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Researchers from CRREL and the Naval Research Lab conduct comparison testing of different methods to determine ice thickness. of oil that might be expected, such as other tool to the responders’ toolbox for grooved drum, brush and mop skim- struction vehicles and 2,200 ton of rock

North Slope crude. protecting the delicate Arctic environ- mers; and oil burning. This year (2014), ? ll during winter, when the Missisquoi

Researchers from the Woods Hole ment,” said Zabilansky. we incorporated ice melting technology froze over.

Oceanographic Institution (WHOI) and using jets and bubblers – a method to They could attempt to barge materials the Scottish Association for Marine Sci- Training melt ice and recover just the oil residue.” over during the warmer months, but the ence (SAMS) joined with CRREL scien- CRREL has conducted training for oil “CRREL provides Alaska Clean Seas marshy conditions at the site would have tists to evaluate techniques to detect and recovery teams. Although the annual the opportunity to train the North Slope caused signi? cant damage, and been map oil spills beneath a cover of sea ice. Alaska Clean Seas (ACS) Advanced Oil Spill Response Team members on tactics more time consuming. So Zabilansky

The 2012 studies were sponsored by the Spill Response in Ice course training was for response to oil spills in solid ice con- was called in to make sure the ice was

Oil Spill Recovery Institute. focused on Trans-Alaska pipeline sys- ditions,” said Alaska Clean Seas Plan- thick enough and the conditions safe for “The Woods Hole and Scottish re- tem, many of the skills can be applied to ning and Development Manager Lee ice crossing prior to and during the proj- searchers used our GRF to experiment maritime incidents. Majors. “This practical controlled expe- ect. with detection of oil from below the ice The training took advantage of rience with actual oil under ice is invalu- By early January, the river ice cov- cover to optimize the sensor suite strat- CRREL’s outdoor test basin, the Geo- able and only obtainable at the CRREL er was 15-17 inches thick. Water was egy for deployment on an autonomous physical Research Facility, a 60 x 25 x 7 facility.” pumped over the “bridge section,” in- underwater vehicle platform for use as ft. concrete, refrigerated in-ground tank, creasing thickness to 21 inches. Over an alternative, or as a complement, to covered with a retractable roof. The Ice bridge three days, large trucks with oversized methods such as airborne or surface- training was made possible—and realis- Sometimes, CRREL expertise is need- tires safely carried the rock and avoided based methods that may be impractical tic—by injecting North Slope crude oil ed practically in their backyard. And damaging the habitat at the site. in some ice environments or weather into and under a 22-inch-thick layer of sometimes the cold weather can be an “They [NWR] were able to do more conditions,” said Zabilansky. ice. advantage. with the limited budget they had,” said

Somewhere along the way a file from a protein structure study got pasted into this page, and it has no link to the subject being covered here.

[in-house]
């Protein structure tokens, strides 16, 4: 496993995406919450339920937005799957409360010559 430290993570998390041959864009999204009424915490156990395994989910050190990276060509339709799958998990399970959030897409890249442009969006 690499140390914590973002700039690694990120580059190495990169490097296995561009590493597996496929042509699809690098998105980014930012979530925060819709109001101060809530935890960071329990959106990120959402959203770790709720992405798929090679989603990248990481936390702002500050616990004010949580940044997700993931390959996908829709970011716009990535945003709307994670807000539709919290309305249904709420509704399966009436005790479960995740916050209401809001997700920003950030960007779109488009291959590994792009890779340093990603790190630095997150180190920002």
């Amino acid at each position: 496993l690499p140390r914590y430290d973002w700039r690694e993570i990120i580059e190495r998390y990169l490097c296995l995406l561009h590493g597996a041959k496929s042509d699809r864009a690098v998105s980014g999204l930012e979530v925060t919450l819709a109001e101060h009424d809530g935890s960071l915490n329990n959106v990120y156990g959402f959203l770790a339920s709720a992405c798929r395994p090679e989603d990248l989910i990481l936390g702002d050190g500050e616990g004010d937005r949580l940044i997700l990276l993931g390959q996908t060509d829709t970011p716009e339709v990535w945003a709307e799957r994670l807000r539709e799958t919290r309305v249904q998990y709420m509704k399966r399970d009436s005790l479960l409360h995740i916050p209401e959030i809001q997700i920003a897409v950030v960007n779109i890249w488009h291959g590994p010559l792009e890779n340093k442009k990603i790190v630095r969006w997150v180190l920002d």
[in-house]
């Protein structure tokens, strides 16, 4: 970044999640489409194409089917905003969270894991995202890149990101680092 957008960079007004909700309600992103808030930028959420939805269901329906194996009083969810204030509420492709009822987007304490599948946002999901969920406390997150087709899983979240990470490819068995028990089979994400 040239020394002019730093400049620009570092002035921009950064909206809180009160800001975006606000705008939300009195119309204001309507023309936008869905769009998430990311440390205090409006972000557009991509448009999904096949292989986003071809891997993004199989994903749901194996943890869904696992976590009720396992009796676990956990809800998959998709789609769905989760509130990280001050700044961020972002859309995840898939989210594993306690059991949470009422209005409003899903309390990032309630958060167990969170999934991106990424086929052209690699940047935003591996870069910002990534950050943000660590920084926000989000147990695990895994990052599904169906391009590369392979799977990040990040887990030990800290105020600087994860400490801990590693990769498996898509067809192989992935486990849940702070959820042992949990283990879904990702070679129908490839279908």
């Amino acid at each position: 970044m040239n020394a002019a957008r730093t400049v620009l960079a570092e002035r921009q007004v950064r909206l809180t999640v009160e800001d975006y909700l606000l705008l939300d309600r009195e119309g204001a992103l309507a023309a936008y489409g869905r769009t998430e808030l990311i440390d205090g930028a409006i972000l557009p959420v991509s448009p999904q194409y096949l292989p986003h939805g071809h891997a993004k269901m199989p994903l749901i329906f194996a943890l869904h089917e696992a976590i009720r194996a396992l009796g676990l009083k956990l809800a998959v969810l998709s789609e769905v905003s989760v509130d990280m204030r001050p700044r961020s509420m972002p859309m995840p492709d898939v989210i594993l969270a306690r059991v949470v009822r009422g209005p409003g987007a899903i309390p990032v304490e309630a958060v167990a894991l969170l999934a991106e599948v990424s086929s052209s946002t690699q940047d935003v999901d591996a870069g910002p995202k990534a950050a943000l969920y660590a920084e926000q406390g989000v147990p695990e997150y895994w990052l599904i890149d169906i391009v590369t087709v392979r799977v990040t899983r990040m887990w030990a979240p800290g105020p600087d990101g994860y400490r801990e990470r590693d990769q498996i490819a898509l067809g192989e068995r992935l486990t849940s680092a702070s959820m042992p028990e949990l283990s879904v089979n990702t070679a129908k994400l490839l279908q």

The suite of sensors, which includes a “This was a very comprehensive class The management of the Missisquoi Zabilansky. “Because they decided to black and white camera, color camera, – giving all the spill responders an op- National Wildlife Refuge (NWR) in use the ice bridge to haul the rock, they multi-beam sonar, single beam sonar portunity to experience oil mitigation Vermont, located on the eastern shore of saved both time and money. They saved and lasers, were pulled under the ice by techniques and tools,” said Zabilansky, Lake Champlain at the Canadian border, approximately 45 minutes per round trip. means of a trolley, so the sensors could who provides logistical oversight and needed to move some heavy equipment This was a really nice, successful project monitor the sea ice as well as the oil lo- technical assistance to ACS. “Train- to a remote site on the Missisquoi to pro- taking advantage of the cold tempera- cated under the surface ice. ing included ice safety; delineating an tect a Native American cultural site from tures we are having. So, they were able “Evaluating this technology adds an- oil spill under ice; deploying and using erosion. They decided to move the con- to do more with less.” 58 Maritime Reporter & Engineering News • MARCH 2015

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